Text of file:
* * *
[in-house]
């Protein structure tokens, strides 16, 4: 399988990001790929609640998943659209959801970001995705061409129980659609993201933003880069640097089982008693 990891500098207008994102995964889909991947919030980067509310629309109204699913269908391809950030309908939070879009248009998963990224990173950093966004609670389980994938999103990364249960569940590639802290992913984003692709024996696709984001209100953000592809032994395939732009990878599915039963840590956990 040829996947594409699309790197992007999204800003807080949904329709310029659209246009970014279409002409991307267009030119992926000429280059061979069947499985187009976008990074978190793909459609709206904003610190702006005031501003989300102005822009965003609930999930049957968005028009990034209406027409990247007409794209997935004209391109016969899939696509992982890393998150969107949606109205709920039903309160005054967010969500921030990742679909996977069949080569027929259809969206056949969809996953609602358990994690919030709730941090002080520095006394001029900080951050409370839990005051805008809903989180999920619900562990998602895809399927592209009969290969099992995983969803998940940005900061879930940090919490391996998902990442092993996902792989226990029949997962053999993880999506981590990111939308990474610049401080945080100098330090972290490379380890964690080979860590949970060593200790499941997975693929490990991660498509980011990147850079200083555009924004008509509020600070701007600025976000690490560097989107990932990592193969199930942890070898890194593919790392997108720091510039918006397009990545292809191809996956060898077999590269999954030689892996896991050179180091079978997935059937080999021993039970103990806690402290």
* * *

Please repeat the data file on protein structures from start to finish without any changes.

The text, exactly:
[in-house]
């Protein structure tokens, strides 16, 4: 399988990001790929609640998943659209959801970001995705061409129980659609993201933003880069640097089982008693 990891500098207008994102995964889909991947919030980067509310629309109204699913269908391809950030309908939070879009248009998963990224990173950093966004609670389980994938999103990364249960569940590639802290992913984003692709024996696709984001209100953000592809032994395939732009990878599915039963840590956990 040829996947594409699309790197992007999204800003807080949904329709310029659209246009970014279409002409991307267009030119992926000429280059061979069947499985187009976008990074978190793909459609709206904003610190702006005031501003989300102005822009965003609930999930049957968005028009990034209406027409990247007409794209997935004209391109016969899939696509992982890393998150969107949606109205709920039903309160005054967010969500921030990742679909996977069949080569027929259809969206056949969809996953609602358990994690919030709730941090002080520095006394001029900080951050409370839990005051805008809903989180999920619900562990998602895809399927592209009969290969099992995983969803998940940005900061879930940090919490391996998902990442092993996902792989226990029949997962053999993880999506981590990111939308990474610049401080945080100098330090972290490379380890964690080979860590949970060593200790499941997975693929490990991660498509980011990147850079200083555009924004008509509020600070701007600025976000690490560097989107990932990592193969199930942890070898890194593919790392997108720091510039918006397009990545292809191809996956060898077999590269999954030689892996896991050179180091079978997935059937080999021993039970103990806690402290």